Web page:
… MG HS TGI …
There was a time when the ‘MG’ name conjured up the vision of wind-in-the-hair two seater sports cars and sporting saloons but like so many companies from the last century it was swallowed up by BMC which was itself swallowed up by British Leyland. Along the way, other weel kent names such as Austin, Riley, Wolsley, Rover and Triumph have disappeared, glimpsed only occasionally on heritage runs and at car shows.
But the name MG lives again. The MG marque along with other MG Rover assets were purchased by the Chinese Nanjing Automobile Group which itself merged into SAIC in 2007. Production restarted in 2007 but it wasn’t till 2011 that the first all-new model was launched in the UK for 16 years. That was the MG 6 saloon.
However, it does seem as though the public appetite for saloon cars is waning with small, compact and large SUVs being seen as more desirable and practical by the great British public. Hence the more recent appearance of the MG GS, and now the MG HS.
First impressions are indecently favourable. It looks good, it’s big and it’s comfortable inside. Then you look at the price, which starts from around £18,000. Now that is impressive considering it’s as big as some of the so-called ‘large’ SUVs and certainly bigger than many of its mid range rivals.
There is just the one model at present with one engine and three trim levels with the top of the range model coming in at around £24,500 and that comes with a seven-speed dual-clutch automatic gearbox.
As for the engine, it’s a turbocharged 4 cylinder 1.5-litre petrol unit with 160bhp and the whole car tips the scales at just under 1600 kgs. That gives it a towing limit of 1750kg which will interest the caravaneers, especially those on a budget, but seeking the freedom of holidays and life on the road.
Inside the HS there’s plenty of room for four adults, and five at a pinch and it comes with all the electronics that you’d expect of a modern car these days. That includes keyless entry and smartphone connectivity along with automatic emergency braking (AEB), lane-keeping assistance, blindspot monitoring and even a rear cross-traffic alert system to help when reversing onto a busy road. The automatic gearbox also comes with adaptive cruise control and a traffic jam assist feature that can steer the car in slow-moving traffic.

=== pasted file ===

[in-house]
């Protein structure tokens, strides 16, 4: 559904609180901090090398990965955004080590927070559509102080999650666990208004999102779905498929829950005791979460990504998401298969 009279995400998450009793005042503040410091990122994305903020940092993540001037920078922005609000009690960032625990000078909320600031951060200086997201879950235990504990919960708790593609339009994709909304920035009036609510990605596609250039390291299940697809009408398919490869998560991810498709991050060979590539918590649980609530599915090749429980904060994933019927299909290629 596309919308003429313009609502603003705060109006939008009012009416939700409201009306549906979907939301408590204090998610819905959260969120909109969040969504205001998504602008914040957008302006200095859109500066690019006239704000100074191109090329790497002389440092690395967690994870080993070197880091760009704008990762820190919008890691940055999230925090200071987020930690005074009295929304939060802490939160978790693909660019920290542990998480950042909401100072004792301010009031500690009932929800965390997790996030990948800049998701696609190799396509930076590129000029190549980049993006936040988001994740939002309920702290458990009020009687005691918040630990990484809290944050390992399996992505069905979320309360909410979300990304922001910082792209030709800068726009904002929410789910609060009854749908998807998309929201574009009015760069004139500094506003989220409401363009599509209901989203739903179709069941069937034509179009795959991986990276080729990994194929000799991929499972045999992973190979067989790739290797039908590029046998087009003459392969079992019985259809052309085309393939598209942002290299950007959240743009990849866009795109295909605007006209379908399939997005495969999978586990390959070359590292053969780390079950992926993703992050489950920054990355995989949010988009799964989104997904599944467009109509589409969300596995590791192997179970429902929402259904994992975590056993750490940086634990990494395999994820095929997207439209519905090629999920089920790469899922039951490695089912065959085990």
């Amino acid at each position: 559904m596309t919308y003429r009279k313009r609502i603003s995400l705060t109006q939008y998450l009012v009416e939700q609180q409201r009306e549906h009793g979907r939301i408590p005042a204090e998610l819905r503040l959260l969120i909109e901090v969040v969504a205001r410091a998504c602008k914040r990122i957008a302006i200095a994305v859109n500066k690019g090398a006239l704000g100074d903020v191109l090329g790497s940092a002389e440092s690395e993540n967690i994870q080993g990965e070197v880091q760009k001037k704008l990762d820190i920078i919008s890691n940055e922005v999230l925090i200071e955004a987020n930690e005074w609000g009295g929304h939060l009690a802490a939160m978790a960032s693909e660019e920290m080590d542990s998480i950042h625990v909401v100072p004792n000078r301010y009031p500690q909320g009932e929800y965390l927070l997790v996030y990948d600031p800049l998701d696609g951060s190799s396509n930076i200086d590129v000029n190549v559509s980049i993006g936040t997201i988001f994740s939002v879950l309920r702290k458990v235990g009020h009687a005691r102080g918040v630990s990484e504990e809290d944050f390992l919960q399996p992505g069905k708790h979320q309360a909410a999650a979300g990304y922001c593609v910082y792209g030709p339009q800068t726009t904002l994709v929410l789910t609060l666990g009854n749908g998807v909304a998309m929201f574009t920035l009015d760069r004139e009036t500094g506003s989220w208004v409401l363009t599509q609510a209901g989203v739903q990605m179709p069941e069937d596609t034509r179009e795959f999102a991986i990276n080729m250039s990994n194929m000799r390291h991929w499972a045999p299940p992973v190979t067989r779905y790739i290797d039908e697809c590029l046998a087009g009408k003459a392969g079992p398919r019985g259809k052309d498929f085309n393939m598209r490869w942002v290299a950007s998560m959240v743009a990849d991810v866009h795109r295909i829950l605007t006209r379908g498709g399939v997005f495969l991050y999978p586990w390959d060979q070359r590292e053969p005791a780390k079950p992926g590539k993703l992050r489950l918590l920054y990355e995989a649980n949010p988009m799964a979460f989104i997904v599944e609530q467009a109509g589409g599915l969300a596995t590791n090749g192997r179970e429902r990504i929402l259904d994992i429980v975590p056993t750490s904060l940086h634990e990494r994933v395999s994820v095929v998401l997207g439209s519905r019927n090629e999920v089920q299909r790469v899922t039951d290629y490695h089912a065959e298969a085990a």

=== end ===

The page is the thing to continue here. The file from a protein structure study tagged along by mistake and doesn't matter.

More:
There is a downside with all these electronics. Many of them are accompanied by an infuriating range of ‘boings’! For some folk this will be reassuring but for others it will invoke a search for the fusebox but that’s not to be recommended. There was no Handbook with the test car so I was unable to find out if these could be switched off , or toned down in volume even after looking through all the various Menu options on the dash mounted touchscreen.
There were another couple of niggles when the SatNav switched itself off and I was left with a blank screen, but this could easily have been a software fault rather than electronic failure cos everything else worked. Oddly enough, the low fuel indicator didn’t have a warning ‘boing’, and it could well have done with one. It is situated at the bottom of the driver dash panel display and hard to notice behind the steering wheel, but I got away with it and didn’t need to call the AA or go for a walk.
Those niggles aside, the MG HS has a lot going for it. The front seats are well shaped and very comfortable, more wicker sun lounger than competition buckets, and legroom in the rear is good even with two bigger folk up front. It can carry a 1 litre bottle of Irn Bru in the door pocket quite securely while the boot floor is flush with the rear bumper. That means you can have a seat in the boot with the tailgate up and spectate at outdoor events or when rally marshalling out in the wilds.
It’s not a sports car but it’s quick enough to satisfy most folks’ needs. The suspension is good, but a bit jiggly over uneven surfaces and there were plenty of those on a trip back from Duns on the road from Longformacus to Gifford. The six speed gearbox is effortless and the steering is light, although it lacks feel, so whilst it might not appeal to the sporting driver it will be appreciated by those who simply want to tour and travel. There is just one other tantalising ‘extra’, it comes with a7 year warranty.
Otherwise this is a thoroughly likeable machine, but if the ‘boings’ start getting to you and you can’t turn them off, just turn up the ICE volume. On the whole I liked it and I could just about live with it.
Review Date: February 09, 2020
Price: £24,495 (as tested)
Engine: 1490cc, 4 cylinder turbo petrol with 160 bhp
Performance: 0-62 mph in 9.9 secs, flat out at 118 mph
Economy: 37.2 mpg (combined)
CO2 emissions: 148 k/gm